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Human Rights Quarterly 24.4 (2002) 1035-1053

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Human Rights in China and the United States:
Competing Visions and Discrepant Performances

Steve Chan*


I. Introduction

Important differences exist between the Chinese and US political systems and cultures. Yet they share one seemingly paradoxical similarity. Each sees itself as a special, if not unique, case that at the same time somehow offers a worthy model for emulation by others. Whether described as the Middle Kingdom syndrome, Manifest Destiny, or American exceptionalism, popular self-attribution assigns to each country a particularly favorable, indeed central, status in the community of nations. This self-image, however, is often accompanied by a strong isolationist streak with an open disdain for the rest of the world. Paradoxically, the views and conduct of both countries also evince a self-appointed messianic role, assuming as a matter of course that their values, institutions, and practices should naturally be a source of inspiration for and a target of admiration and imitation by others. Thus, notwithstanding self-attribution of distinctness, each sees itself as the embodiment of universal principles. There appears to be little discomfort in this apparent contradiction—and little awareness of the shared proclivity for self-assured ethnocentrism and missionary zeal for converts.

Both countries also appear to be remarkably at ease in moving in and out of phases of love and hate—repeating seemingly alternating cycles of cordiality and confrontation. Periods of mutual admiration and enchantment (remember the euphoria accompanying Richard Nixon's "opening" of [End Page 1035] China?) can quickly give way to periods of critical disdain and even outright hostility. Many officials, journalists, scholars, and ordinary citizens of both countries seem immune to any cognitive dissonance when yesterday's strategic ally is mysteriously transformed into today's security threat.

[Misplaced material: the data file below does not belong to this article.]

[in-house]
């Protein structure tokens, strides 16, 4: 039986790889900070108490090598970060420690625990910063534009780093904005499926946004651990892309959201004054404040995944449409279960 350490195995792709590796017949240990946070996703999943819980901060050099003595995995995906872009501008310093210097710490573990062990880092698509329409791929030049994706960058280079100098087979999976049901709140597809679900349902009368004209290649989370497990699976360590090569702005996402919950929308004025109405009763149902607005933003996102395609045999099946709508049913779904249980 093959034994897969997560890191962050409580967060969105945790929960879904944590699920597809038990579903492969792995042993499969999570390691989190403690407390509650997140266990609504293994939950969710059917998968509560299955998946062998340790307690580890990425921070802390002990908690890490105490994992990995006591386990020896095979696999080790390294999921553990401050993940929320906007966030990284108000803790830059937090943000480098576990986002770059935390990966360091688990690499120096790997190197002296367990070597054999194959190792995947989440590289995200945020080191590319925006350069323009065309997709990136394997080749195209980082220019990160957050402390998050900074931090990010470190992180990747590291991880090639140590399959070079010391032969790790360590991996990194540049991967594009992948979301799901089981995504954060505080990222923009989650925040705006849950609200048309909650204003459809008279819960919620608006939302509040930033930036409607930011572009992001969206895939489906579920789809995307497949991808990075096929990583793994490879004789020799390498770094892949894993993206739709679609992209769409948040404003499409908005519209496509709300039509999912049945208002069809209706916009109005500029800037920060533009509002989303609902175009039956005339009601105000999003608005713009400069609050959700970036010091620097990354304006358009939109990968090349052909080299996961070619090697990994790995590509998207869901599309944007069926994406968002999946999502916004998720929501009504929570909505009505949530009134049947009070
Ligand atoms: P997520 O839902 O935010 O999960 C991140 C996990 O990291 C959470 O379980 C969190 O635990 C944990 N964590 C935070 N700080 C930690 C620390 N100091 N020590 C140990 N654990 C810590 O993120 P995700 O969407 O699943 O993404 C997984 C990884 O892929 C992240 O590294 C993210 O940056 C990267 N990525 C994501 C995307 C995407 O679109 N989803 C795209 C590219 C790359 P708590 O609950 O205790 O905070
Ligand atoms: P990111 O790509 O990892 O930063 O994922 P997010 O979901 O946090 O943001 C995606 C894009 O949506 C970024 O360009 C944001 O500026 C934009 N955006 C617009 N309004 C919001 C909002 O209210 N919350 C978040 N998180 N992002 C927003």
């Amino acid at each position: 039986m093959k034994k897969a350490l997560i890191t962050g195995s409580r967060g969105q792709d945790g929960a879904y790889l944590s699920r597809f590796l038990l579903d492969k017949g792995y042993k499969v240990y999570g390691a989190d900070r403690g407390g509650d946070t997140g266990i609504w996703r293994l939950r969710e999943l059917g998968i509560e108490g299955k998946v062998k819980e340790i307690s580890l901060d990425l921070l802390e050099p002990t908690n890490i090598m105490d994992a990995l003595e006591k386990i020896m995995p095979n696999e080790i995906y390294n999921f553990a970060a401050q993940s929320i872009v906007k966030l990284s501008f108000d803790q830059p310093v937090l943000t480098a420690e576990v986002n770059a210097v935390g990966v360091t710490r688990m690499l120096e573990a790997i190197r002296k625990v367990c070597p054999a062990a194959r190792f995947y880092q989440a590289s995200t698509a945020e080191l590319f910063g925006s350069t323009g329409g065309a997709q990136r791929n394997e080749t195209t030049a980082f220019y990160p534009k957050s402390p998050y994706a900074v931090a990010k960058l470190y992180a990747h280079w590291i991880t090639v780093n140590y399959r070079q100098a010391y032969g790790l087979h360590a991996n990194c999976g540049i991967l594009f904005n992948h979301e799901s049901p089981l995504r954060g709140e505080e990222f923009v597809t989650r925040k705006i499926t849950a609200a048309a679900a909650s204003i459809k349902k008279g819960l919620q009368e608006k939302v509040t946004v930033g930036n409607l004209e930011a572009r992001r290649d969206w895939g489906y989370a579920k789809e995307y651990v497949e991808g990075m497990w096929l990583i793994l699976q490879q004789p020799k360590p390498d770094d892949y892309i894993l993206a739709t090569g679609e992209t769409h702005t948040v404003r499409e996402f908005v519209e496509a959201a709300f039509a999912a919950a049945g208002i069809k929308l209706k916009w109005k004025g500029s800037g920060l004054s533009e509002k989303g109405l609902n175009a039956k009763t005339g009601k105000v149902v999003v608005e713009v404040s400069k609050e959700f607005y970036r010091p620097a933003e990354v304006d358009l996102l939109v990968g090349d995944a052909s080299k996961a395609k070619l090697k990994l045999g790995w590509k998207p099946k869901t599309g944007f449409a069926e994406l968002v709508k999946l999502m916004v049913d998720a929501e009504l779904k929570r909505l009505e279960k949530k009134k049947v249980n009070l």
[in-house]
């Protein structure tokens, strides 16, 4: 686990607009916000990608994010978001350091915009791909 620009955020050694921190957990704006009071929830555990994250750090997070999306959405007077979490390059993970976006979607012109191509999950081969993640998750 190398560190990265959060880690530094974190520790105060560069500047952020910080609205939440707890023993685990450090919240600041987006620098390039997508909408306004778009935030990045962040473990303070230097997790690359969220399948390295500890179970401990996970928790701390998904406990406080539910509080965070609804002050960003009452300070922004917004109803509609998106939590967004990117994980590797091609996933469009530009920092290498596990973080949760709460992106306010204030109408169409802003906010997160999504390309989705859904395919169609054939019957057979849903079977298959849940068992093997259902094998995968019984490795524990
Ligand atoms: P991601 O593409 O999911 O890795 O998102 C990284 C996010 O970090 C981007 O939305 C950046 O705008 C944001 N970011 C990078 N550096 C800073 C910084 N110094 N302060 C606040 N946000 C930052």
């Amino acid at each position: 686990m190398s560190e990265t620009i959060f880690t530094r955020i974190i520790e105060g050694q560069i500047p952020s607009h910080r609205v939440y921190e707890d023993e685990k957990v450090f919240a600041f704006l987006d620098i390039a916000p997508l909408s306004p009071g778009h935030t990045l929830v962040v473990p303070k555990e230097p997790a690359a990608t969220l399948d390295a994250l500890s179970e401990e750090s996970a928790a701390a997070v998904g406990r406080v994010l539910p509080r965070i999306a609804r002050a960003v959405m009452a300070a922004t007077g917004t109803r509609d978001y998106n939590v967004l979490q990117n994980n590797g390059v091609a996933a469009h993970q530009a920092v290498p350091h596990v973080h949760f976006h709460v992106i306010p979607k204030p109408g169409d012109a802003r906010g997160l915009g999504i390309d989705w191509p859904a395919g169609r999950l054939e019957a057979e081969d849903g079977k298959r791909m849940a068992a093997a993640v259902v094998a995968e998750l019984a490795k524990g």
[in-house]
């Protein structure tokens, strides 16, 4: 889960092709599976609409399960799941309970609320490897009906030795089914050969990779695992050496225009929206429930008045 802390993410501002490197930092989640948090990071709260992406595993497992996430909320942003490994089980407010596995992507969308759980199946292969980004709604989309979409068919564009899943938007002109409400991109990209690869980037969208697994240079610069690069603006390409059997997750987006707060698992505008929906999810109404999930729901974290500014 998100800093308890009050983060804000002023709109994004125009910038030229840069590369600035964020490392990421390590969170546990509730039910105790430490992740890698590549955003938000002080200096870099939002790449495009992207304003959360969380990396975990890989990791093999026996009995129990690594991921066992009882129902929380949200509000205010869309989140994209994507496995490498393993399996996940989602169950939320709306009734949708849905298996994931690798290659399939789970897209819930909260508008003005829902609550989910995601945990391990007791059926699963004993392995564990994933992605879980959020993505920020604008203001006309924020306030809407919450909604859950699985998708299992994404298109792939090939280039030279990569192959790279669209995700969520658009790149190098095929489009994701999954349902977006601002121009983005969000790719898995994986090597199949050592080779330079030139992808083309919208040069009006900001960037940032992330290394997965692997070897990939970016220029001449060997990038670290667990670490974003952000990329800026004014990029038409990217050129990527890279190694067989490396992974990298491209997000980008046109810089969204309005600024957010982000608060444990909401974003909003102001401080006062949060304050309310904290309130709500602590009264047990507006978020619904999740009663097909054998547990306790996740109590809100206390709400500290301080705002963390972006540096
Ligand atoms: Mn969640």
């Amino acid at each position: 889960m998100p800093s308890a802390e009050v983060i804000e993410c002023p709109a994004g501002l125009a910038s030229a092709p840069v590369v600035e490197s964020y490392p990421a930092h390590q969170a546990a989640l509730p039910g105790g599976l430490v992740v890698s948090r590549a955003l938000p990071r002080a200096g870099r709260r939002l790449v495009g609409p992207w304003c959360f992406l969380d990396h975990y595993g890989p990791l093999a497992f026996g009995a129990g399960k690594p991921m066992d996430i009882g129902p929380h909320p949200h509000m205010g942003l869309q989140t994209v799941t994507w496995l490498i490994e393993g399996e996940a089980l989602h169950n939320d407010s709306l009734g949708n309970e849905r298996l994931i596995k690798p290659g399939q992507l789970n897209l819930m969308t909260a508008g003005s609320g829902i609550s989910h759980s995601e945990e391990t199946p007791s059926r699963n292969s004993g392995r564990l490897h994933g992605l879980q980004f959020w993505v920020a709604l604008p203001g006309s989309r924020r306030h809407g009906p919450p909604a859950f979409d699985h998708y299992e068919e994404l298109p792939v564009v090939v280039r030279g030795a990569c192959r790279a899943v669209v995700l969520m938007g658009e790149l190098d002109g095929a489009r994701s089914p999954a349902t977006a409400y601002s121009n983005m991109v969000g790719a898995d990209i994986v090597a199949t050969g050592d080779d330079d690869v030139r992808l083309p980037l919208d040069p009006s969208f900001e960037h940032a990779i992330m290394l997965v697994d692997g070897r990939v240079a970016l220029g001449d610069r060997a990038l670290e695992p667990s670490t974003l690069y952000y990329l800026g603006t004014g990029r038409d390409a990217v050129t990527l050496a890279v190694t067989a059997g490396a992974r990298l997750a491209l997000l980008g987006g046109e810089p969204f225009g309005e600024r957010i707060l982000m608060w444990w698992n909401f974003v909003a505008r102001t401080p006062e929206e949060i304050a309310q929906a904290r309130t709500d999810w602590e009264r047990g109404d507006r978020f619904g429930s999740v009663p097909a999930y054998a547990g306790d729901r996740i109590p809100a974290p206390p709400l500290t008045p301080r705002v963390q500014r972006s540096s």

It is difficult to explain this "sweet and sour" quality of Sino-American relations in terms of what China or the United States did. After all, the breakthrough in Sino-American rapprochement occurred in the wake of some of the worst violations of basic human rights in China when literally millions of people were persecuted and an untold number killed during the so-called Cultural Revolution. These atrocities did not deter Washington from seeking detente with Beijing and a united front to contain Moscow. Nor did the fact that the United States (US) was fighting a war against China's communist ally stop Beijing from pursuing this rapprochement. Since 1972, the US had disengaged from Vietnam and the economic conditions and social freedoms, if not political rights, of the Chinese people had improved immensely as a result of the reforms launched under Deng Xiaoping. Yet tension between the two countries has mounted rather than abated.

How could this be? Some people may point to the changes in the international balance of forces. The disintegration of the Soviet Union enabled uncontested US hegemony, making China's partnership dispensable and changing Beijing's status (along with Baghdad and Belgrade) to a candidate for Washington's "substitute enemies." Others may refer to more profound and enduring differences in the Chinese and American political economy and political culture—in what they are or think or see themselves to be. These differences are not haphazard or ephemeral. Rather they are the defining characteristics of these systems. They form integral elements of their self-image and professed ideology, and constitute the core institutions of their respective societies. They are persistent and deeply entrenched. While submerged during periods of cordiality, they re-emerge as points of contention during downturns in Sino-American relations. When expressed as the uncompromising ideals of Maoist egalitarianism or American individualism, the divergent views and values motivate competitive attempts to seize the moral high-ground in campaigns more designed to score rhetorical points than to affect actual behavior.

The cultural and political differences in question have to do with popular ethos and customary practice pertaining to matters such as the legitimacy and priority to be accorded to competition versus collaboration, contest versus harmony, work versus leisure, savings versus consumption, equity versus liberty, and personal...


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